The silent soundtrack: Anti-war music from Vietnam to Iraq
This research seeks to answer the questions: Has U.S. anti-war music's presence changed from 1963–2007? And, if so, why has it changed? Specifically, how did the periods of Vietnam and Afghanistan/Iraq compare with reference to the amount, label affiliation (major vs. independent), “cover songs,” genre, and popularity (Billboard Hot 100 and Billboard 200) of anti-war music? To answer these questions, a database of anti-war songs, commercially released from 1963–2007 in the United States, was compiled and analyzed, with emphasis placed on two time periods reflecting the Vietnam War (1963–1975) and the most recent wars in Afghanistan and Iraq (2001–2007). In addition, an analysis of interviews with expert informants and a review of various sources were used to supplement the database analysis. In total, 2,940 anti-war songs were included in the original database. When comparing the Afghanistan/Iraq era with the Vietnam era, the key findings are: (1) the number of anti-war songs released from the Afghanistan/Iraq era greatly outnumbered the songs released in the Vietnam era; (2) during the Afghanistan/Iraq era, independent labels released more anti-war music than did major labels; this was reversed in the Vietnam period, with major label releases outnumbering independents; (3) the anti-war songs of the Vietnam era still hold cultural significance as many of these songs were covered by artists of the Afghanistan/Iraq era; (4) folk and rock were the preferred genres used by anti-war musicians in both eras; (5) the number of anti-war songs that have made the top singles chart (Billboard Hot 100) were higher in the Vietnam era than in the era of Afghanistan/Iraq, even though the number of anti-war songs that were included on best-selling albums (Billboard Hot 200) was higher during the Afghanistan/Iraq period than in the Vietnam period. Four media factors related to the decline in collective discourse were explored to understand changes in anti-war music's popularity between the two time periods: (1) Republican dominance through winning media messages; (2) the media's marginalization of the anti-war counterculture; (3) media consolidation; and (4) media fragmentation. ^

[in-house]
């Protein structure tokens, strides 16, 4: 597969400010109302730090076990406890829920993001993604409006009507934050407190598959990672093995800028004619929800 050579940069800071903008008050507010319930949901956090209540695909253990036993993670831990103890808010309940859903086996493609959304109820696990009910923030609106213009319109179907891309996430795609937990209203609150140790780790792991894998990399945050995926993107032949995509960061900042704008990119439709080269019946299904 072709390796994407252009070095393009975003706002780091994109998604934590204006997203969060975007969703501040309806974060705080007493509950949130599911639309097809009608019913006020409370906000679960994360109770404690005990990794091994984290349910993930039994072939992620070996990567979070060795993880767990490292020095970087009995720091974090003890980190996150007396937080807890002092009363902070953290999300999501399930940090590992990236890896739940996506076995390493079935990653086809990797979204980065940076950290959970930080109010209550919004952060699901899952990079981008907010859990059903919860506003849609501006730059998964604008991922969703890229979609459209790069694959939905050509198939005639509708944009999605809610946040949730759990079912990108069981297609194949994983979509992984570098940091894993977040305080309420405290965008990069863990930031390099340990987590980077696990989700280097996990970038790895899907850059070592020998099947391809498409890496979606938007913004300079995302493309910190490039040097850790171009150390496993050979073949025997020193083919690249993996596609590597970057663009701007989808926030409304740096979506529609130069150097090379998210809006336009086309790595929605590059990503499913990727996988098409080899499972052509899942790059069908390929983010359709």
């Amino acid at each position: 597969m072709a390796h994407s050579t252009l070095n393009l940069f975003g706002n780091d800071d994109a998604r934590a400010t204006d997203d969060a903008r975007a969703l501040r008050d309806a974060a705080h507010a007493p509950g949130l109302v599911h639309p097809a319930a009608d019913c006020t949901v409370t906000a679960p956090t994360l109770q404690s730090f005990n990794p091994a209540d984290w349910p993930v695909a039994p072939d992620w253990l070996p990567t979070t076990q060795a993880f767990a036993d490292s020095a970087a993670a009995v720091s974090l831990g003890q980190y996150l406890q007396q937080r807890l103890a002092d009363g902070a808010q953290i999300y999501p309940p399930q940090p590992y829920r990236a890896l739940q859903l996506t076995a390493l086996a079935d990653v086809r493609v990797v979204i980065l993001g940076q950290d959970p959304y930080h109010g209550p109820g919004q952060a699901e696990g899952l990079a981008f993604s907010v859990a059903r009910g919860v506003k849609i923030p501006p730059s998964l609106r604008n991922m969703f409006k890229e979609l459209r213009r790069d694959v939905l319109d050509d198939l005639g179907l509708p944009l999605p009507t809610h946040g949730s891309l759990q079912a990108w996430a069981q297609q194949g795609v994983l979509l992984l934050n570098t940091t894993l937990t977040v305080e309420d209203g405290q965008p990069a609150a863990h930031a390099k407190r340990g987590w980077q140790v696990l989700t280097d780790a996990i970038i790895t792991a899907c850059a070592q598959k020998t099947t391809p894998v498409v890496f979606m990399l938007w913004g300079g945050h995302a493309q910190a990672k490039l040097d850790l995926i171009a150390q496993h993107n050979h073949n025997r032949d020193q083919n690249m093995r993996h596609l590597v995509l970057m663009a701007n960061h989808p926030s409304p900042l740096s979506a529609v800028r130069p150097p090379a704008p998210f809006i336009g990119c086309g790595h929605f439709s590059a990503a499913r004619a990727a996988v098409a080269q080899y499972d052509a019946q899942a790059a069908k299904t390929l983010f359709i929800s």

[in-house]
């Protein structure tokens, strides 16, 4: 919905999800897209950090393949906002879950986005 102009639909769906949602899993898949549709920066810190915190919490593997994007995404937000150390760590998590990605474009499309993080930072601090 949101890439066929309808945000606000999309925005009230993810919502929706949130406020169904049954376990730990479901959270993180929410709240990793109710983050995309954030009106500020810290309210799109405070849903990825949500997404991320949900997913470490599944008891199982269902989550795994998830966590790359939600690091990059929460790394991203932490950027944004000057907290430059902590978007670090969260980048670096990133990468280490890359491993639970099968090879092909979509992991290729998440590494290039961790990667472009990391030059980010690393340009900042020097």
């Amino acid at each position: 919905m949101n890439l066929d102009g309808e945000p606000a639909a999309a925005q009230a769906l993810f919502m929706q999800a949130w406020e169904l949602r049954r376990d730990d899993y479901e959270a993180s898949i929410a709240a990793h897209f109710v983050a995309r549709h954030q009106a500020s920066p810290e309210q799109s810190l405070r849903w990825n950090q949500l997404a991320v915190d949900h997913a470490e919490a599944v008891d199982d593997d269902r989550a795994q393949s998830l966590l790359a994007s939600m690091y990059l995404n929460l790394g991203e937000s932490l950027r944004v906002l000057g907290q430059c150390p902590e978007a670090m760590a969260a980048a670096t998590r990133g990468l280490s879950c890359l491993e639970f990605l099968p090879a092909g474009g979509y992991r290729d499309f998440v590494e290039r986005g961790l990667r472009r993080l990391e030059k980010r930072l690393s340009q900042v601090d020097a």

Music|Peace Studies|Sociology, General|Mass Communications
Jeneve R Brooks,
"The silent soundtrack: Anti-war music from Vietnam to Iraq"
(January 1, 2009).
ETD Collection for Fordham University.